Early vulnerability to ischemia/reperfusion injury in motor terminals innervating fast muscles of SOD1-G93A mice

Gavriel David, Khanh Nguyen, Ellen F. Barrett

Research output: Contribution to journalArticlepeer-review

23 Scopus citations


In mouse models of familial amyotrophic lateral sclerosis (fALS), motor neurons are especially vulnerable to oxidative stresses in vitro. To determine whether this increased vulnerability also extends to motor nerve terminals in vivo, we assayed the effect of tourniquet-induced ischemia/reperfusion (I/R) injury on motor terminals innervating fast and slow hindlimb muscles in male G93A-SOD1 mice and their wild-type littermates. These mice also expressed yellow fluorescent protein (YFP) in motor neurons. We report that in SOD1-G93A/YFP mice the motor terminals innervating two predominantly fast muscles, extensor digitorum longus (EDL) and plantaris, were more vulnerable to I/R injury than motor terminals innervating the predominantly slow soleus muscle. The mean duration of EDL ischemia required to produce a 50% reduction in endplate innervation in SOD1-G93A/YFP mice was 26 min, compared to 45 min in YFP-only mice. The post-I/R destruction of EDL terminals in SOD1-G93A mice was rapid (< 2 h) and was not duplicated by cutting the sciatic nerve at the tourniquet site. The increased sensitivity to I/R injury was evident in EDL muscles of SOD1-G93A/YFP mice as young as 31 days, well before the onset of motor neuron death at ∼ 90 days. This early vulnerability to I/R injury may correlate with the finding (confirmed here) that in fALS mice motor nerve terminals innervating fast hindlimb muscles degenerate before those innervating slow muscles, at ages that precede motor neuron death. Early vulnerability of fast motor terminals to I/R injury thus may signal, and possibly contribute to, early events involved in motor neuron death.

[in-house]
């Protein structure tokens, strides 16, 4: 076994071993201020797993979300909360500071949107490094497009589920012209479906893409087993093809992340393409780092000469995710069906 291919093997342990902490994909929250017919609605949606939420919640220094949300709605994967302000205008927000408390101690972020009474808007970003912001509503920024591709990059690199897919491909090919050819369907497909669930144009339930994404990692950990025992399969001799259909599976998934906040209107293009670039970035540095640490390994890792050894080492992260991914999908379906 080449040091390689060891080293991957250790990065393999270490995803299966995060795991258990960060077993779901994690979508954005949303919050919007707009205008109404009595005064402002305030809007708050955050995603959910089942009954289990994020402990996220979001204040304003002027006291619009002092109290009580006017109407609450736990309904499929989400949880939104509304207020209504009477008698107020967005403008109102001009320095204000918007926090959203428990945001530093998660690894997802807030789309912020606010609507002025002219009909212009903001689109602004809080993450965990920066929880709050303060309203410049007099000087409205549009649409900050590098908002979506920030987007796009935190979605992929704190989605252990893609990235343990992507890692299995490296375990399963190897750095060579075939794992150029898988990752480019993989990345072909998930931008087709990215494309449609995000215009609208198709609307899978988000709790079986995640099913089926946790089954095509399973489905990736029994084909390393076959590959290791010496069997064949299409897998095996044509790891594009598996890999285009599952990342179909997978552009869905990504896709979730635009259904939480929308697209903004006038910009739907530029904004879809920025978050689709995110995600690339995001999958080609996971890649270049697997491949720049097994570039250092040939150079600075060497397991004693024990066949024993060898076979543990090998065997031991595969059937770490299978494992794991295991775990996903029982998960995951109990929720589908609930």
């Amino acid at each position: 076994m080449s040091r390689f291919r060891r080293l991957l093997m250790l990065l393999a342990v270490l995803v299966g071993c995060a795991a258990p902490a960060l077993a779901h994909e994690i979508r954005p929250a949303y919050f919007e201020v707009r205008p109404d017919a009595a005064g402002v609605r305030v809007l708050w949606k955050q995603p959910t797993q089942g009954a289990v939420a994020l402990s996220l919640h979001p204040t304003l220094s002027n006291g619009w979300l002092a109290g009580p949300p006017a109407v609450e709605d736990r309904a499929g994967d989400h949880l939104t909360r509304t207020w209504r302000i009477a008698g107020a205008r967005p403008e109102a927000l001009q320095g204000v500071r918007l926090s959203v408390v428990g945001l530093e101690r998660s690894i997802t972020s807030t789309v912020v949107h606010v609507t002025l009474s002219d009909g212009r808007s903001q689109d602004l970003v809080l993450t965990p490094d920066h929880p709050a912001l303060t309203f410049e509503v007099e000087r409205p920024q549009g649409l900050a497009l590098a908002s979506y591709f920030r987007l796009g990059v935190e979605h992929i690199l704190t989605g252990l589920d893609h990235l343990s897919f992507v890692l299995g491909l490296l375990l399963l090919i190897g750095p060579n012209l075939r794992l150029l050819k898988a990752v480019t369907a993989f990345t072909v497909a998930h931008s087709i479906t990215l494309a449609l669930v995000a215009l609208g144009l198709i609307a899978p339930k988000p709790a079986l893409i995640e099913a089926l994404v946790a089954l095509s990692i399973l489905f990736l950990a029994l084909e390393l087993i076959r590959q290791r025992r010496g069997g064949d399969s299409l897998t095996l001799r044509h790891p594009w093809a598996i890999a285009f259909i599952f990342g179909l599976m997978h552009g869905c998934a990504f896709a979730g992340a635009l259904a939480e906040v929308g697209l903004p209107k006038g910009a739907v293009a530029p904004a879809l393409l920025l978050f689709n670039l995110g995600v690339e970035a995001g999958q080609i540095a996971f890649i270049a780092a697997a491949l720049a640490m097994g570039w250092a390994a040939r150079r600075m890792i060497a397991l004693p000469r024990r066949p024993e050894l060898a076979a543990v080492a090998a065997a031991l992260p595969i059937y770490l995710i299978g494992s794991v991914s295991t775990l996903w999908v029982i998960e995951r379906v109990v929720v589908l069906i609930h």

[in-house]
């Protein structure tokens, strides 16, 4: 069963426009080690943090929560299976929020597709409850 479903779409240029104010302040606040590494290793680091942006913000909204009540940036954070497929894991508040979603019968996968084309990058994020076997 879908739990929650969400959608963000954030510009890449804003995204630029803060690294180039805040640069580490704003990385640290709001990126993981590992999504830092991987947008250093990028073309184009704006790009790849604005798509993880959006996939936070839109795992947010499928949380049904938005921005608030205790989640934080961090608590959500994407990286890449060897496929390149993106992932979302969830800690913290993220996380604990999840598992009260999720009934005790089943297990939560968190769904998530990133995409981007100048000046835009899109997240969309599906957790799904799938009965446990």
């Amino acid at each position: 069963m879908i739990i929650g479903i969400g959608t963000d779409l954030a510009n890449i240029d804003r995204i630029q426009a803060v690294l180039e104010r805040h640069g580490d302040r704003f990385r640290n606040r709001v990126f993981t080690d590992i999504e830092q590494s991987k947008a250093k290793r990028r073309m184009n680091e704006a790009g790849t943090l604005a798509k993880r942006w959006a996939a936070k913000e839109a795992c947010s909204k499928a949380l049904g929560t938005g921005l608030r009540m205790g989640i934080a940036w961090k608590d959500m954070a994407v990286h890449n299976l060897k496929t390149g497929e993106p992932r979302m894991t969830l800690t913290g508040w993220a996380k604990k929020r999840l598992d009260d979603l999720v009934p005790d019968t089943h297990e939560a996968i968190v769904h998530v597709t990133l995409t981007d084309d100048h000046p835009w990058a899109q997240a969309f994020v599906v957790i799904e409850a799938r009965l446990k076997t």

Original languageEnglish (US)
Pages (from-to)411-420
Number of pages10
JournalExperimental neurology
Issue number1
StatePublished - Mar 2007

ASJC Scopus subject areas

  • Neurology
  • Developmental Neuroscience


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